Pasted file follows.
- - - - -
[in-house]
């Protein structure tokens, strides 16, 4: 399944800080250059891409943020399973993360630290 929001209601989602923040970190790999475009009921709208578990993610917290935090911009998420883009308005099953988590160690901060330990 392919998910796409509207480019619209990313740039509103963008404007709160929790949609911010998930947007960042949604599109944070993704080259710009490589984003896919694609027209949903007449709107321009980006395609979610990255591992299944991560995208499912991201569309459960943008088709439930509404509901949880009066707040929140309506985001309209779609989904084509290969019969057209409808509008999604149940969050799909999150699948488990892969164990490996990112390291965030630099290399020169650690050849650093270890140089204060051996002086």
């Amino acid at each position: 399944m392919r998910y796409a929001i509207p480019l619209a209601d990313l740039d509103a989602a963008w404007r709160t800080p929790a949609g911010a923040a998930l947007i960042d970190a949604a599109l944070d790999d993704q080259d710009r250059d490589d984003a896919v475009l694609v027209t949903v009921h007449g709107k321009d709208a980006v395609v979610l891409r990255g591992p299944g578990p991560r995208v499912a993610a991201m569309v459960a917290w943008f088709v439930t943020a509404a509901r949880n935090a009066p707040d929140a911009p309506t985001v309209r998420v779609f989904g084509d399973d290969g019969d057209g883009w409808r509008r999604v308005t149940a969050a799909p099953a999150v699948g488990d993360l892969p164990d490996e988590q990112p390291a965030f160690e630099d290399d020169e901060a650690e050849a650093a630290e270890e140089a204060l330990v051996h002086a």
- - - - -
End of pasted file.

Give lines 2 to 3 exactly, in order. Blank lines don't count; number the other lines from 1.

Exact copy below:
């Protein structure tokens, strides 16, 4: 399944800080250059891409943020399973993360630290 929001209601989602923040970190790999475009009921709208578990993610917290935090911009998420883009308005099953988590160690901060330990 392919998910796409509207480019619209990313740039509103963008404007709160929790949609911010998930947007960042949604599109944070993704080259710009490589984003896919694609027209949903007449709107321009980006395609979610990255591992299944991560995208499912991201569309459960943008088709439930509404509901949880009066707040929140309506985001309209779609989904084509290969019969057209409808509008999604149940969050799909999150699948488990892969164990490996990112390291965030630099290399020169650690050849650093270890140089204060051996002086």
């Amino acid at each position: 399944m392919r998910y796409a929001i509207p480019l619209a209601d990313l740039d509103a989602a963008w404007r709160t800080p929790a949609g911010a923040a998930l947007i960042d970190a949604a599109l944070d790999d993704q080259d710009r250059d490589d984003a896919v475009l694609v027209t949903v009921h007449g709107k321009d709208a980006v395609v979610l891409r990255g591992p299944g578990p991560r995208v499912a993610a991201m569309v459960a917290w943008f088709v439930t943020a509404a509901r949880n935090a009066p707040d929140a911009p309506t985001v309209r998420v779609f989904g084509d399973d290969g019969d057209g883009w409808r509008r999604v308005t149940a969050a799909p099953a999150v699948g488990d993360l892969p164990d490996e988590q990112p390291a965030f160690e630099d290399d020169e901060a650690e050849a650093a630290e270890e140089a204060l330990v051996h002086a």